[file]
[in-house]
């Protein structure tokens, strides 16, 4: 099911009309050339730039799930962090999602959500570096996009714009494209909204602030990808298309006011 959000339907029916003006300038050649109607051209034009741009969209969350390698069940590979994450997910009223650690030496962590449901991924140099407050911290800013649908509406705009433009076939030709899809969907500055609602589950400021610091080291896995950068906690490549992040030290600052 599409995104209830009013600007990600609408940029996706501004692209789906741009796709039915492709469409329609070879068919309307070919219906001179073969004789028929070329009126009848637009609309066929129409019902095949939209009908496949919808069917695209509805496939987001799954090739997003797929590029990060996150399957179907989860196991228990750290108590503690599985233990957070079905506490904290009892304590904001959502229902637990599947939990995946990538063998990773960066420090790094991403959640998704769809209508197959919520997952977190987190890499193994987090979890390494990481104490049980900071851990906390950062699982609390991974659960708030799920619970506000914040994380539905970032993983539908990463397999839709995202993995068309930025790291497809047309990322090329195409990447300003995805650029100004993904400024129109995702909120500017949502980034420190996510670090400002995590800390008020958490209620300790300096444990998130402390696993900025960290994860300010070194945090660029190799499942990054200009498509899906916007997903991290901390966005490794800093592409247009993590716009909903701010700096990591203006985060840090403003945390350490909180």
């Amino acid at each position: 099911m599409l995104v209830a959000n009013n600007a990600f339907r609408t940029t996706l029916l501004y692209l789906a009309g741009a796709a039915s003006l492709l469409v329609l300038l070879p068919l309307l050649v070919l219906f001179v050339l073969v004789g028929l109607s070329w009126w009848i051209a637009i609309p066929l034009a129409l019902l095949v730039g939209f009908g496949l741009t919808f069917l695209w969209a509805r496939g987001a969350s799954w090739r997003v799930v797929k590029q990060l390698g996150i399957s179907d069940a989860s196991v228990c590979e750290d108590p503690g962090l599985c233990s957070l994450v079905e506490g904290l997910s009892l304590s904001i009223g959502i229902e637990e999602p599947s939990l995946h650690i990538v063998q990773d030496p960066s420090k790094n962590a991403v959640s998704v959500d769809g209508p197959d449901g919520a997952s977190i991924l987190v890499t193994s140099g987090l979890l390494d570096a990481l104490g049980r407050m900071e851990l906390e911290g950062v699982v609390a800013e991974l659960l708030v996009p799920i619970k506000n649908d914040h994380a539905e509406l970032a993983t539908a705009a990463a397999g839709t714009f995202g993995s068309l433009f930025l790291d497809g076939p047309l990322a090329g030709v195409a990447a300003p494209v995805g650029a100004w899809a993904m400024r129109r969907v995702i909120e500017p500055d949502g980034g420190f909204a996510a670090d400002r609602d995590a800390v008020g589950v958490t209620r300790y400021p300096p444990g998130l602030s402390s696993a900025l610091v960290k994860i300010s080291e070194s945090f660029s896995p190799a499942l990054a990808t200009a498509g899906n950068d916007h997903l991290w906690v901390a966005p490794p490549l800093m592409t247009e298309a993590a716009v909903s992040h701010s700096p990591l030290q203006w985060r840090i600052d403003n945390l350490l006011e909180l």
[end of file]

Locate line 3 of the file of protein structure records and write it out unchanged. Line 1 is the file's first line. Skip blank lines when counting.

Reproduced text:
């Amino acid at each position: 099911m599409l995104v209830a959000n009013n600007a990600f339907r609408t940029t996706l029916l501004y692209l789906a009309g741009a796709a039915s003006l492709l469409v329609l300038l070879p068919l309307l050649v070919l219906f001179v050339l073969v004789g028929l109607s070329w009126w009848i051209a637009i609309p066929l034009a129409l019902l095949v730039g939209f009908g496949l741009t919808f069917l695209w969209a509805r496939g987001a969350s799954w090739r997003v799930v797929k590029q990060l390698g996150i399957s179907d069940a989860s196991v228990c590979e750290d108590p503690g962090l599985c233990s957070l994450v079905e506490g904290l997910s009892l304590s904001i009223g959502i229902e637990e999602p599947s939990l995946h650690i990538v063998q990773d030496p960066s420090k790094n962590a991403v959640s998704v959500d769809g209508p197959d449901g919520a997952s977190i991924l987190v890499t193994s140099g987090l979890l390494d570096a990481l104490g049980r407050m900071e851990l906390e911290g950062v699982v609390a800013e991974l659960l708030v996009p799920i619970k506000n649908d914040h994380a539905e509406l970032a993983t539908a705009a990463a397999g839709t714009f995202g993995s068309l433009f930025l790291d497809g076939p047309l990322a090329g030709v195409a990447a300003p494209v995805g650029a100004w899809a993904m400024r129109r969907v995702i909120e500017p500055d949502g980034g420190f909204a996510a670090d400002r609602d995590a800390v008020g589950v958490t209620r300790y400021p300096p444990g998130l602030s402390s696993a900025l610091v960290k994860i300010s080291e070194s945090f660029s896995p190799a499942l990054a990808t200009a498509g899906n950068d916007h997903l991290w906690v901390a966005p490794p490549l800093m592409t247009e298309a993590a716009v909903s992040h701010s700096p990591l030290q203006w985060r840090i600052d403003n945390l350490l006011e909180l």